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Giving Up on the Gatekeepers (1 of 3)

I’ve said often (including just a couple weeks ago) that I decided to become a writer at the age of twelve. Before then, I had other plans. I spent six years telling anyone who would listen that I intended to be an electrical engineer when I grew up.

That has often stricken me as a funny contrast, especially now that I work surrounded every day by electrical engineers. The job is pretty much the opposite of the one I want. I didn’t always know that, though.

My confusion all started in the summer of my sixth year, when I went to visit my grandparents for a week.

Granddad noticed that I had a habit of spending whole afternoons drawing. When I wasn’t busy helping with chores or pestering him to tell me a story, I was filling my notebook with page after page of pencil sketches.

One evening, when he came to call me to dinner, he found me working on that and chuckled. “Boy, are you going to be an artist when you grow up?”

I shook my head and showed him what I was working on — a ridiculously complex arrangement of gears and springs and pulleys, filling a page, all meant to drive five wheels attached to the bottom of a deformable steel panel. I said, “I’m not going to be an artist. I’m going to be an inventor.”

He sank down next to me, suddenly very serious, and said, “They don’t have inventors anymore. What you need to be is an electrical engineer.”

I repeated the name once, trying it out, and then asked him, “Electrical engineers build things like this?”

“Oh yes,” he said, in the mock serious way one talks to a six-year-old. “They’re the best at making things like this.”

And that was the end of my first and last career counseling session. I closed my notebook and went to dinner. Then I spent the next six years repeating that line. “I’m going to be an electrical engineer.”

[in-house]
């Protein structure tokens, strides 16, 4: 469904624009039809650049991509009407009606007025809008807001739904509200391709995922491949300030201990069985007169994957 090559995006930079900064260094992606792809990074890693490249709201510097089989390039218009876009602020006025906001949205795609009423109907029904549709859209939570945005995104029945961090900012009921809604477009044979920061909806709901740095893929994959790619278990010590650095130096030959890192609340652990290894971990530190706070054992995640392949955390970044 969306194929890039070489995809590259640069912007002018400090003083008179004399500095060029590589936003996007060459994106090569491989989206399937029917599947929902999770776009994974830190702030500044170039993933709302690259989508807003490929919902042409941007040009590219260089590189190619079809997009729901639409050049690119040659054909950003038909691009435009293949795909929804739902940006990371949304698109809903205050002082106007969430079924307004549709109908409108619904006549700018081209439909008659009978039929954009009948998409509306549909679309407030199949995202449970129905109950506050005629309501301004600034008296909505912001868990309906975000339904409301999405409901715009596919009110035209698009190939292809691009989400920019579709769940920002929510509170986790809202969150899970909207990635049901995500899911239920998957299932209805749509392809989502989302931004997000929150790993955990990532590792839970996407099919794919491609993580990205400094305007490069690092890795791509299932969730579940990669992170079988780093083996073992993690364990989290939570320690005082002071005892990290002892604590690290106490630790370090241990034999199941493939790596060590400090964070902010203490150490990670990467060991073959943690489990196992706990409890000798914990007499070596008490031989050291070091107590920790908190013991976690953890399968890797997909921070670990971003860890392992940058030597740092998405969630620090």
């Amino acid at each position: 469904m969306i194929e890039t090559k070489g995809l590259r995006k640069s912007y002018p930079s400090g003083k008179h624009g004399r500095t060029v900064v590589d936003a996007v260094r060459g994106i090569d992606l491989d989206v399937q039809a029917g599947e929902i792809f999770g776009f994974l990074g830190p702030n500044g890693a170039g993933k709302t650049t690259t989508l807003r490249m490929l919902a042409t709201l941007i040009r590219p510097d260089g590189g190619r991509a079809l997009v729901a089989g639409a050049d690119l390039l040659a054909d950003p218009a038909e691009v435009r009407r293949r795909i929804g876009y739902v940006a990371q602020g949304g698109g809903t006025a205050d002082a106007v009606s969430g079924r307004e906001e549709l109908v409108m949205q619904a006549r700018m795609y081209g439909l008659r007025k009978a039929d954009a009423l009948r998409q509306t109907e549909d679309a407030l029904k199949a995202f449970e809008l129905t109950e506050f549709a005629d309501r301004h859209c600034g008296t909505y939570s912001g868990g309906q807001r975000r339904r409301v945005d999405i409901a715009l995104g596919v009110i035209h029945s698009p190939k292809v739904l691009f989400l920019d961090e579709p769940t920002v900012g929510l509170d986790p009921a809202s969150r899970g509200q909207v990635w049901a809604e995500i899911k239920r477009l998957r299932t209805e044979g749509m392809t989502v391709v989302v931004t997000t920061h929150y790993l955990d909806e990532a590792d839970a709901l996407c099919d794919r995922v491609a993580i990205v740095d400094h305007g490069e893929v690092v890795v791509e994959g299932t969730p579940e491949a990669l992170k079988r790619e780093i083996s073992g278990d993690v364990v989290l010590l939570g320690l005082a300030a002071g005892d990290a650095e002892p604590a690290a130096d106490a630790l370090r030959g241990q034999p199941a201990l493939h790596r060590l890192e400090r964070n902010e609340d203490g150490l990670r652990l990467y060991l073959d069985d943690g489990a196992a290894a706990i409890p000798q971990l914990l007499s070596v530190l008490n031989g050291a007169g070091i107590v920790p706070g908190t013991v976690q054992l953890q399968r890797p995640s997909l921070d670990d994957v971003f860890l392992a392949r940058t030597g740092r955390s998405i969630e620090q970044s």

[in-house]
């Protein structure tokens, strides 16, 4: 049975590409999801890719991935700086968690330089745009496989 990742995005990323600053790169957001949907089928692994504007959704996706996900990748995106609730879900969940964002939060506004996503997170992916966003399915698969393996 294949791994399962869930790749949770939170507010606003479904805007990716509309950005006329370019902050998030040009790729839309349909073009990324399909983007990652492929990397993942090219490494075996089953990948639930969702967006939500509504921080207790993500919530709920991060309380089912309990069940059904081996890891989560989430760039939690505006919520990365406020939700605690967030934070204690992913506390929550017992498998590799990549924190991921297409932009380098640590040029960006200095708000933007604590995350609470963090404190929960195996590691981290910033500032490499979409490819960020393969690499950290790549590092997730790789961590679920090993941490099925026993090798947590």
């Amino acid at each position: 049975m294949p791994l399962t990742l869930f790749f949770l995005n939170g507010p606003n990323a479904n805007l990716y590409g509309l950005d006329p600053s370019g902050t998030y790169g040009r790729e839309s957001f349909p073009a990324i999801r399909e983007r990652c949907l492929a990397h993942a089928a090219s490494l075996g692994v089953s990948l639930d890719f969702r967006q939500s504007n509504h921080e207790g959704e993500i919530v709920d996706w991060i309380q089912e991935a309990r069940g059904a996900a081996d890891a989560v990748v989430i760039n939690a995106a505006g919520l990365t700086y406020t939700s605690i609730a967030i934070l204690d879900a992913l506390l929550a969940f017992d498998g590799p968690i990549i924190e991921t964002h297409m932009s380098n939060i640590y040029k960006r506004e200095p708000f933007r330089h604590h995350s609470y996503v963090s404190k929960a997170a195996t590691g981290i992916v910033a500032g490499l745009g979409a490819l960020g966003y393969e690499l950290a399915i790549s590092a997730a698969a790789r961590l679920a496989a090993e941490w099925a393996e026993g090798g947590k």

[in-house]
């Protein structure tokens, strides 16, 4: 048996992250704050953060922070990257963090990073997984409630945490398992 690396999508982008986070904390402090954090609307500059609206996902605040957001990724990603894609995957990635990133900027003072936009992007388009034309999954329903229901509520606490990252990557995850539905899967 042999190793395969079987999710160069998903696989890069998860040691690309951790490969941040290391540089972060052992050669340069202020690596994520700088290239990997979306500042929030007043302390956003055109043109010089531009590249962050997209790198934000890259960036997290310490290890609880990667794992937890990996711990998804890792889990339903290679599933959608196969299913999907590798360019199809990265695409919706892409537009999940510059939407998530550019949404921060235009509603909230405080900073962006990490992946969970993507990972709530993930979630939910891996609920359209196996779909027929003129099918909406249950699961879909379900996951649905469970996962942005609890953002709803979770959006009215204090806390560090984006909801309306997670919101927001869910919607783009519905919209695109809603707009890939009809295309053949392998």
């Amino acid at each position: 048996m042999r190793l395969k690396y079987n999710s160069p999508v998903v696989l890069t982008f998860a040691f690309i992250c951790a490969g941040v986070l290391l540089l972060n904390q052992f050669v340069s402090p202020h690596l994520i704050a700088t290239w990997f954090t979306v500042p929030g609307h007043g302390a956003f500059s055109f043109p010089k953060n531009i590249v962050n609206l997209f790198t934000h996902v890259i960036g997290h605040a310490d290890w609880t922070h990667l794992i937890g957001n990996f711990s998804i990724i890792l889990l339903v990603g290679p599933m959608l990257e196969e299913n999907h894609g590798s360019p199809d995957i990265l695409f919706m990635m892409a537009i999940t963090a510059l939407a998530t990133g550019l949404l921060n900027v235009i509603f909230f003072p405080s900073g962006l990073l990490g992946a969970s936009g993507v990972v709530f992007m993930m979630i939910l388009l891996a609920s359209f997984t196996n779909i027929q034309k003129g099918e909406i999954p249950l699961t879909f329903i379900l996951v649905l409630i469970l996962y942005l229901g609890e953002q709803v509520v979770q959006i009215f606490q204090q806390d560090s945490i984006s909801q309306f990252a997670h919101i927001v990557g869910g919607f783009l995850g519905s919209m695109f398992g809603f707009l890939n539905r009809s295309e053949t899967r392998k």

There was no question in my mind, no worry how long I’d have to spend in school or what skills I’d need to make good on it. It was a matter of destiny. I had to be an electrical engineer because, without realizing it, my granddad had assured me that electrical engineers were the best at making an army of killer robot dinosaurs to conquer the world.

Before I was through, I had over a dozen spiral notebooks filled with pages covered, front and back, with nothing but detailed schematics. I had a plan, and I knew the career path that would get me there.

The Changing Face of Publishing

When I changed my ambition to storytelling, my career path got a lot less clear. It’s not easy to know how to get from pen and paper and a love of words to a creative writing  job that really pays the bills. Depending who you ask the path is sometimes vague, often frustrating, and always cruelly unreliable.

Worse yet, it changes. The writing advice that’ll get you published today isn’t the same as it was yesterday, and signs are pretty clear that it’ll be something different altogether tomorrow (metaphorically speaking).  I’ll tell you more about that tomorrow (literally speaking) when we discuss the changing face of publishing, the new market for storytellers, and the direction things are going.

Photo credit Sherry Pogue (Hi, Mom!)

3 Responses to “Giving Up on the Gatekeepers (1 of 3)”

  1. Srinivas Rao says:


    I think we live in one of the most interesting times in history. People are finding their own voice and embracing it. The rules, procedures, and “correct” way to write has been thrown out the window. Like you I think I have found myself on a different path. I remember my first attempts at writing in the high school, which were all kind of a fail. But now each and every one of has the opportunity to build a fan base and a following, regardless of our writing style.

    • Aaron Pogue says:

      Exactly, Srini. And that’s got to be an exciting thing for artists, because there’s no requirement that the things we create appeal to a mass market — they only have to appeal to enough people to put food on our tables. (Of course, some of us have more expensive tastes than others….)

      It’s an exciting time for readers, too, for the same reason. We can now access the things we want, rather than settling for the things a publishing house decided would be commercially viable.

      I think the dream of becoming a superstar artist fades a little bit, but that only ever paid out to a tiny percent of hopefuls. In the new market, it should become a lot easier for anyone who wants to (and willing to put in the necessary work) to earn a living wage producing the art they want to produce. That’s a bright future.

    • Dave Doolin says:

      Srini, certainly all of my instincts have been misfiring for years. It has – and is – evolving, and at a seemingly faster rate. Huge opportunity for those that can abandon the old non-working models to fully embrace new models which do work.